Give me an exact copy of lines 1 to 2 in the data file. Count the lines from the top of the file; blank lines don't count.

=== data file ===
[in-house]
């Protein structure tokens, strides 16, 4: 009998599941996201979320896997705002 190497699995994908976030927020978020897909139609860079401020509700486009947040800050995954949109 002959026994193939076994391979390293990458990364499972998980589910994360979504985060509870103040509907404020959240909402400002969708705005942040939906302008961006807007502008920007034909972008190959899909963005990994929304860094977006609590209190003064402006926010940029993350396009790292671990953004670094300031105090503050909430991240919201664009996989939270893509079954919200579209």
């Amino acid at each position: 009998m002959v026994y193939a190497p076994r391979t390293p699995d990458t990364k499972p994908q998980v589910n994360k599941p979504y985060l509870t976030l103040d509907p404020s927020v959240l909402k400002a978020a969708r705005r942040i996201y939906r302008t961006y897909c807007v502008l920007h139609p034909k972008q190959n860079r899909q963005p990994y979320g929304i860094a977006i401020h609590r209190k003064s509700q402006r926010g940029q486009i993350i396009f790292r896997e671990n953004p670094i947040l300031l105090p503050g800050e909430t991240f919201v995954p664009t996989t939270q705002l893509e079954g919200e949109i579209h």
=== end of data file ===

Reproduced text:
[in-house]
């Protein structure tokens, strides 16, 4: 009998599941996201979320896997705002 190497699995994908976030927020978020897909139609860079401020509700486009947040800050995954949109 002959026994193939076994391979390293990458990364499972998980589910994360979504985060509870103040509907404020959240909402400002969708705005942040939906302008961006807007502008920007034909972008190959899909963005990994929304860094977006609590209190003064402006926010940029993350396009790292671990953004670094300031105090503050909430991240919201664009996989939270893509079954919200579209």